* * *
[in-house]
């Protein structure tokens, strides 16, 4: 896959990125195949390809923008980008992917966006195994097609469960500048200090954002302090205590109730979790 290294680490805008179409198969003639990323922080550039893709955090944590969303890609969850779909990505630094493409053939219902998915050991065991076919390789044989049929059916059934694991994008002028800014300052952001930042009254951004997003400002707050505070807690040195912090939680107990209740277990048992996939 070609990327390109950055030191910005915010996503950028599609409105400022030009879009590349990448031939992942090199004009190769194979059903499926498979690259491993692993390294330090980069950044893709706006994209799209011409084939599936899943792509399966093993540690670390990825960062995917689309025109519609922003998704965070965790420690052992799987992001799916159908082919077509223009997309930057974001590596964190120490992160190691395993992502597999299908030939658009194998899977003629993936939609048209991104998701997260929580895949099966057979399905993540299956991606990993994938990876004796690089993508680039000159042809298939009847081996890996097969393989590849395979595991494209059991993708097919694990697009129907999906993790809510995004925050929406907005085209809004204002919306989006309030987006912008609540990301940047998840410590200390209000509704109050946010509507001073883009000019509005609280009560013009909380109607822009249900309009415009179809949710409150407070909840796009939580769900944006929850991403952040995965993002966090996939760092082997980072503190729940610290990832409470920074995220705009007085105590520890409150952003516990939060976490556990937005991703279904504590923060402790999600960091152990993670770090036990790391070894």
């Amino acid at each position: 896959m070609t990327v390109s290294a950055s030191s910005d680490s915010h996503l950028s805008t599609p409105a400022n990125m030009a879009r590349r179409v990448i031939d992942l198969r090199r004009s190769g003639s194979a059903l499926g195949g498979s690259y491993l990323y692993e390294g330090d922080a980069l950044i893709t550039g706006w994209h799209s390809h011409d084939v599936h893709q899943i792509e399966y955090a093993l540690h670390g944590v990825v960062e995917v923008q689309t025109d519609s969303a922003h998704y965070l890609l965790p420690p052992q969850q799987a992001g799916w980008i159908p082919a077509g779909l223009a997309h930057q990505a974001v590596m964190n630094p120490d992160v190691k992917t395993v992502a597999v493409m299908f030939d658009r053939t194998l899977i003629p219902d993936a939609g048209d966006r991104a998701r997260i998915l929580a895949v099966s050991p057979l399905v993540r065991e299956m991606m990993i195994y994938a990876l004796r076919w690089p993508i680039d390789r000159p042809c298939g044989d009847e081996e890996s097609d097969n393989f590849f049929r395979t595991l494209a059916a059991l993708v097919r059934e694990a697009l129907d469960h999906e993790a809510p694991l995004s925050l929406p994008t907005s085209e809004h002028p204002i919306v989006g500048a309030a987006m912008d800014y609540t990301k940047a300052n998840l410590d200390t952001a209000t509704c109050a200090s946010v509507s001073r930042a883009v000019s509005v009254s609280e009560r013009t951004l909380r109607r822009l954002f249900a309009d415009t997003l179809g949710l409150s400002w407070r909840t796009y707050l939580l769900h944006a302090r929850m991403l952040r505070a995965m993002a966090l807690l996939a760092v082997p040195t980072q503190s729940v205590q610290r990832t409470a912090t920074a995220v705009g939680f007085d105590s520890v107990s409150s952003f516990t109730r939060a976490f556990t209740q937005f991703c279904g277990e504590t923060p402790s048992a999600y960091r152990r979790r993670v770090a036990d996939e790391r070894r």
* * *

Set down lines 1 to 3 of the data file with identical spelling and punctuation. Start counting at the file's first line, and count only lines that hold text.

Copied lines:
[in-house]
């Protein structure tokens, strides 16, 4: 896959990125195949390809923008980008992917966006195994097609469960500048200090954002302090205590109730979790 290294680490805008179409198969003639990323922080550039893709955090944590969303890609969850779909990505630094493409053939219902998915050991065991076919390789044989049929059916059934694991994008002028800014300052952001930042009254951004997003400002707050505070807690040195912090939680107990209740277990048992996939 070609990327390109950055030191910005915010996503950028599609409105400022030009879009590349990448031939992942090199004009190769194979059903499926498979690259491993692993390294330090980069950044893709706006994209799209011409084939599936899943792509399966093993540690670390990825960062995917689309025109519609922003998704965070965790420690052992799987992001799916159908082919077509223009997309930057974001590596964190120490992160190691395993992502597999299908030939658009194998899977003629993936939609048209991104998701997260929580895949099966057979399905993540299956991606990993994938990876004796690089993508680039000159042809298939009847081996890996097969393989590849395979595991494209059991993708097919694990697009129907999906993790809510995004925050929406907005085209809004204002919306989006309030987006912008609540990301940047998840410590200390209000509704109050946010509507001073883009000019509005609280009560013009909380109607822009249900309009415009179809949710409150407070909840796009939580769900944006929850991403952040995965993002966090996939760092082997980072503190729940610290990832409470920074995220705009007085105590520890409150952003516990939060976490556990937005991703279904504590923060402790999600960091152990993670770090036990790391070894």
């Amino acid at each position: 896959m070609t990327v390109s290294a950055s030191s910005d680490s915010h996503l950028s805008t599609p409105a400022n990125m030009a879009r590349r179409v990448i031939d992942l198969r090199r004009s190769g003639s194979a059903l499926g195949g498979s690259y491993l990323y692993e390294g330090d922080a980069l950044i893709t550039g706006w994209h799209s390809h011409d084939v599936h893709q899943i792509e399966y955090a093993l540690h670390g944590v990825v960062e995917v923008q689309t025109d519609s969303a922003h998704y965070l890609l965790p420690p052992q969850q799987a992001g799916w980008i159908p082919a077509g779909l223009a997309h930057q990505a974001v590596m964190n630094p120490d992160v190691k992917t395993v992502a597999v493409m299908f030939d658009r053939t194998l899977i003629p219902d993936a939609g048209d966006r991104a998701r997260i998915l929580a895949v099966s050991p057979l399905v993540r065991e299956m991606m990993i195994y994938a990876l004796r076919w690089p993508i680039d390789r000159p042809c298939g044989d009847e081996e890996s097609d097969n393989f590849f049929r395979t595991l494209a059916a059991l993708v097919r059934e694990a697009l129907d469960h999906e993790a809510p694991l995004s925050l929406p994008t907005s085209e809004h002028p204002i919306v989006g500048a309030a987006m912008d800014y609540t990301k940047a300052n998840l410590d200390t952001a209000t509704c109050a200090s946010v509507s001073r930042a883009v000019s509005v009254s609280e009560r013009t951004l909380r109607r822009l954002f249900a309009d415009t997003l179809g949710l409150s400002w407070r909840t796009y707050l939580l769900h944006a302090r929850m991403l952040r505070a995965m993002a966090l807690l996939a760092v082997p040195t980072q503190s729940v205590q610290r990832t409470a912090t920074a995220v705009g939680f007085d105590s520890v107990s409150s952003f516990t109730r939060a976490f556990t209740q937005f991703c279904g277990e504590t923060p402790s048992a999600y960091r152990r979790r993670v770090a036990d996939e790391r070894r």